MGM produced more than 100 feature films in its first two years. In 1925, MGM released the extravagant and successful Ben-Hur, taking a $4.7 million profit that year, its first full year. In 1925, MGM, Paramount Pictures and UFA formed a joint German distributor, Parufamet; when Samuel Goldwyn left he sued over the use of his name. Marcus Loew died in 1927, control of Loew's passed to Nicholas Schenck. In 1929, William Fox of Fox Film Corporation bought the Loew family's holdings with Schenck's assent. Mayer and Thalberg disagreed with the decision. Mayer was active in the California Republican Party and used his political connections to persuade the Justice Department to delay final approval of the deal on antitrust grounds. During this time, in the summer of 1929, Fox was badly hurt in an automobile accident. By the time he recovered, the stock market crash in the fall of 1929 had nearly wiped Fox out and ended any chance of the Loew's merger going through. Schenck and Mayer had never gotten along, the abortive Fox merger increased the animosity between the two men.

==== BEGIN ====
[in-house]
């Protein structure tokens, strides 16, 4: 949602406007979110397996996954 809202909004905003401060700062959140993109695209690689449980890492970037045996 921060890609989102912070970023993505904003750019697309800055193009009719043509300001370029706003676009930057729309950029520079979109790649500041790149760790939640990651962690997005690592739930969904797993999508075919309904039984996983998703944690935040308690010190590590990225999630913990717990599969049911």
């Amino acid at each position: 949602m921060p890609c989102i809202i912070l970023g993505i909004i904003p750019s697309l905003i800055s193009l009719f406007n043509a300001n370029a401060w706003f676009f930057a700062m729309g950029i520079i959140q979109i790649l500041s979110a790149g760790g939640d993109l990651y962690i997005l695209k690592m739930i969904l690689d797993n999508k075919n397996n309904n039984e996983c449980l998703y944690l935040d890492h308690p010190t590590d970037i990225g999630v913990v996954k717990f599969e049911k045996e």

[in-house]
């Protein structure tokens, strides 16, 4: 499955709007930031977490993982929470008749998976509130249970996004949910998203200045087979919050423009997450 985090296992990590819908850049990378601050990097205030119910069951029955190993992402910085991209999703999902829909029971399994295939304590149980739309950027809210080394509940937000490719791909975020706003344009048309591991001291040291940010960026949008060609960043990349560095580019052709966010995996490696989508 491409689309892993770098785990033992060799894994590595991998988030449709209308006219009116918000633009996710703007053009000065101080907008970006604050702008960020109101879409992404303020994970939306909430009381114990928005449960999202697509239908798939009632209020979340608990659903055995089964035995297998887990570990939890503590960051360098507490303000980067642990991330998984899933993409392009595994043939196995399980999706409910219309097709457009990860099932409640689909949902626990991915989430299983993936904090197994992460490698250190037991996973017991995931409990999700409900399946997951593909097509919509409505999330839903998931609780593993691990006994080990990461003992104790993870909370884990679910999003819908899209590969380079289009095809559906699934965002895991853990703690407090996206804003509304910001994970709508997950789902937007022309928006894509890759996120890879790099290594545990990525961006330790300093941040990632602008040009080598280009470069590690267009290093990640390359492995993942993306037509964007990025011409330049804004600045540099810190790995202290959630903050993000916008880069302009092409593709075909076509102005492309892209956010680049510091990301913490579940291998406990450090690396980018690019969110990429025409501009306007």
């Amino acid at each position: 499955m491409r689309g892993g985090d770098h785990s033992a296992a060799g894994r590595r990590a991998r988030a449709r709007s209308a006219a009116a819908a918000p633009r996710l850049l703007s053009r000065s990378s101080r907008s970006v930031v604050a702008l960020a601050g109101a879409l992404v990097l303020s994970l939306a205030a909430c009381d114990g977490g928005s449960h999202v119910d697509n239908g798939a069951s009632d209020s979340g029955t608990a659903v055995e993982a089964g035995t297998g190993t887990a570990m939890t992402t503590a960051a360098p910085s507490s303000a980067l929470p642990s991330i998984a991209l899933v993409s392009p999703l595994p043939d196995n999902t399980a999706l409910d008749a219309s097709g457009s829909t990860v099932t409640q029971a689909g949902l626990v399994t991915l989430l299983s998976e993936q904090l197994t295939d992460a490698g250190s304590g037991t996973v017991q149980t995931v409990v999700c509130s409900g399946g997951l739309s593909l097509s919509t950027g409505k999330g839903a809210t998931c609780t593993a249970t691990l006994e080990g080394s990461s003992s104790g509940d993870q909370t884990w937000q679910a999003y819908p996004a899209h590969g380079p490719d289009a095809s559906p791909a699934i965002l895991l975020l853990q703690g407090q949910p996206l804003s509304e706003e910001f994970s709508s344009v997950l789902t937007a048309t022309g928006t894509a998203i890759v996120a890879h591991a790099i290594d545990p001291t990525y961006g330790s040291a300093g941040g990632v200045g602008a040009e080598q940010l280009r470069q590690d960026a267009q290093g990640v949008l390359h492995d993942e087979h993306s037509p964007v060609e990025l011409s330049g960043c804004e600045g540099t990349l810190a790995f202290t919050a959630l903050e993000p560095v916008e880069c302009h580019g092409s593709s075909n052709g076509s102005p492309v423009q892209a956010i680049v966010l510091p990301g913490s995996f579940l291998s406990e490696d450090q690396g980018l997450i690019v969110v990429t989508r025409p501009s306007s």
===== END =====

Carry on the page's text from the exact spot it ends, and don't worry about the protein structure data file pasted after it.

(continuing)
From the outset, MGM tapped into the audience's need for sophistication. Having inherited few big names from their predecessor companies and Thalberg began at once